Göttingen, Berlin, Munich, Dortmund, Freiberg, Freiburg, …: Statistics in Germany
In this title, Göttingen stands for Gauss as well as for the mathematical roots of statistics. Freiberg and Freiburg are extremal points (at least in a geographical sense), and the other places are not simply a convex combination of these, but a random selection from a number of important statistics sites in Germany.
Carl Friedrich Gauss (1777-1855) was professor of astronomy and director of the astronomical observatory in Göttingen. He is cited here not only as a creator of a number of statistical tools. Gauss is ranked as one of history's most influential mathematicians, and he also contributed in a remarkable way to many other fields of science, including geodesy, astronomy and physics. Altogether he represents branches of science which soon made Göttingen a leading university in the world.
Göttingen stands for the “golden age” of mathematics and physics in Germany. It is clear that the mathematical achievements at that time also had a large impact on probability and statistics. David Hilbert taught at Göttingen, and he included the call for the axiomatization of probability theory into his famous list of twenty-three problems in mathematics. However, it was part of the 6th problem, which is on the axiomatization of physics. Obviously Hilbert considered probability theory as a branch of physics. This is a natural consequence of the prominent role of statistical mechanics in the second half of the nineteenth century. Subsequently additional impulses came from physicists, the most influential one being Albert Einstein.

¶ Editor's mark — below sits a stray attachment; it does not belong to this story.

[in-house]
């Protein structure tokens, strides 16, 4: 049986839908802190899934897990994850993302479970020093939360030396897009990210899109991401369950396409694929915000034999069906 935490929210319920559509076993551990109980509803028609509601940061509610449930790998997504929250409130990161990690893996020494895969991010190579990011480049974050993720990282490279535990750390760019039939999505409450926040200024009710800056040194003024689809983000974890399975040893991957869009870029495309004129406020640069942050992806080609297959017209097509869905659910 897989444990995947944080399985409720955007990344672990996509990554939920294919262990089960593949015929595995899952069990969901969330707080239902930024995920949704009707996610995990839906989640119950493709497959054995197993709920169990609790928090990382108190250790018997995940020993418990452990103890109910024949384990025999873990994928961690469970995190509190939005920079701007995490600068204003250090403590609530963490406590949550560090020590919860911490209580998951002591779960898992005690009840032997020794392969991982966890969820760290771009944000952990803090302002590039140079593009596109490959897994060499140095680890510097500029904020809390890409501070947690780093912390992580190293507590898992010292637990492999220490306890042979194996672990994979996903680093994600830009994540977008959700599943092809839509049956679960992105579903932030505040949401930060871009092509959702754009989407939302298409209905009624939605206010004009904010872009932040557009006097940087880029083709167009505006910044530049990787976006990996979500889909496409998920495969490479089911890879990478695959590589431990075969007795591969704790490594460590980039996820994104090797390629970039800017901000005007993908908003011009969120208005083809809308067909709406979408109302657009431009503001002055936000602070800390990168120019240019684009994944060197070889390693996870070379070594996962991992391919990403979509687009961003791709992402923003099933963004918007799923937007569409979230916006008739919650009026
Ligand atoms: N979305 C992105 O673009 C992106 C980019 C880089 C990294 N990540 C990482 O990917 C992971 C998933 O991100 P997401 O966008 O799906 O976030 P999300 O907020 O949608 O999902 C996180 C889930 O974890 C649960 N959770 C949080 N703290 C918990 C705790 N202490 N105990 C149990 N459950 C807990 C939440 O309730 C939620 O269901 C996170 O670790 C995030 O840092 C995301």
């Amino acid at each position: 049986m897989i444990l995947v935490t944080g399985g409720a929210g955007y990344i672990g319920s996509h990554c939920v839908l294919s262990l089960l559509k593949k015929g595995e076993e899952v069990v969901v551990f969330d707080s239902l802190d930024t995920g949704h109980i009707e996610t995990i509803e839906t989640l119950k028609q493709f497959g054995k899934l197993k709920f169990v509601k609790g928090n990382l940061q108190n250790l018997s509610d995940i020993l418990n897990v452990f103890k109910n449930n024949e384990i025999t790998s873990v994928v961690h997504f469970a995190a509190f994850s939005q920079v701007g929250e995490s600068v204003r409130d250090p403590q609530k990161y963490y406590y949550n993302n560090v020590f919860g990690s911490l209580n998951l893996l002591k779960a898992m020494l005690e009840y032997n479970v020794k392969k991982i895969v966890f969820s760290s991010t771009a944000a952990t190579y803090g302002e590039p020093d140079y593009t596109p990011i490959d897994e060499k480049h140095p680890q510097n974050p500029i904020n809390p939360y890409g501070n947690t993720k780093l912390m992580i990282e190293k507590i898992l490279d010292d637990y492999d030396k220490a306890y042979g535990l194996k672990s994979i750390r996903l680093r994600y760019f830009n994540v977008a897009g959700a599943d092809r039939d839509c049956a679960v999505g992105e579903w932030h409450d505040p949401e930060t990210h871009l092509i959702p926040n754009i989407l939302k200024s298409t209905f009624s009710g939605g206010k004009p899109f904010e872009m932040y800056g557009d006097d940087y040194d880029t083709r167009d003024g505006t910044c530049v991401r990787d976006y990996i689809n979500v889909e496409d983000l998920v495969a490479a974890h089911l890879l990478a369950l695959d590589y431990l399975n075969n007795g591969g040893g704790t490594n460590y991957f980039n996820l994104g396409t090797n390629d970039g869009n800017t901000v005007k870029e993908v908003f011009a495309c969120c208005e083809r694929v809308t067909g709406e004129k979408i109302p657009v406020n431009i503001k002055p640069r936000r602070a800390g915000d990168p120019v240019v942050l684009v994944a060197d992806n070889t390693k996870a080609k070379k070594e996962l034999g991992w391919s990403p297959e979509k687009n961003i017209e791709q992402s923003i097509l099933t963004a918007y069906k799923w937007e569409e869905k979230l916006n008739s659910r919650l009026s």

Many famous researchers in probability and statistics studied in Göttingen or visited the university. For example, John von Neumann was Hilbert’s assistant, and Norbert Wiener visited David Hilbert and Edmund Landau. In 1918, an Institute of Mathematical Statistics was founded in Göttingen. Felix Bernstein was appointed the first Chair of Actuarial Mathematics there in 1921. He had been student of Cantor and Hilbert, and most of his activity was in statistics, actuarial mathematics and mathematical biology. However, in other German universities eminent scholars arose in the field of probability & statistics, too. We only name Felix Hausdorff (Leipzig and Bonn) and Richard von Mises (Dresden and Berlin).
Nevertheless, statistics in the proper sense was not seen as a part of mathematics until the early 20th century. Unlike the English statistical school, the European continental school was mainly occupied with the observation and analysis of social and economic mass phenomena. The 19th century saw a rise of statistical offices, starting with the foundation of the Royal Statistical Office in Berlin 1805, collecting and publishing large amounts data about population, production, and prices. In 1872 a National Statistical Office was built “to collect and check statistical material and process it technically and by scientific methods”. In the beginning, the office included three persons having a university education, the present number is 380.
A hundred years ago German statistics began to emancipate from social and economic sciences. In 1911 the German Statistical Society was founded as a section of the German Society for Sociology. However, the rise of statistics as a mathematically founded methodology and the development of an academic statistical community was massively damaged by the Nazi tyranny. Von Mises emigrated to Turkey and the U.S.A., Hausdorff ended his life to avoid deportation to an extermination camp. Many other mathematical statisticians were forced to leave Germany, among them Felix Bernstein, William Feller, Emil Gumbel, Felix Pollaczek. Similarly, the Austrian statisticians Abraham Wald, Henry B. Mann, Zygmund W. Birnbaum, Eugen Lukacs, Gerhard Tintner, and Oskar Morgenstern.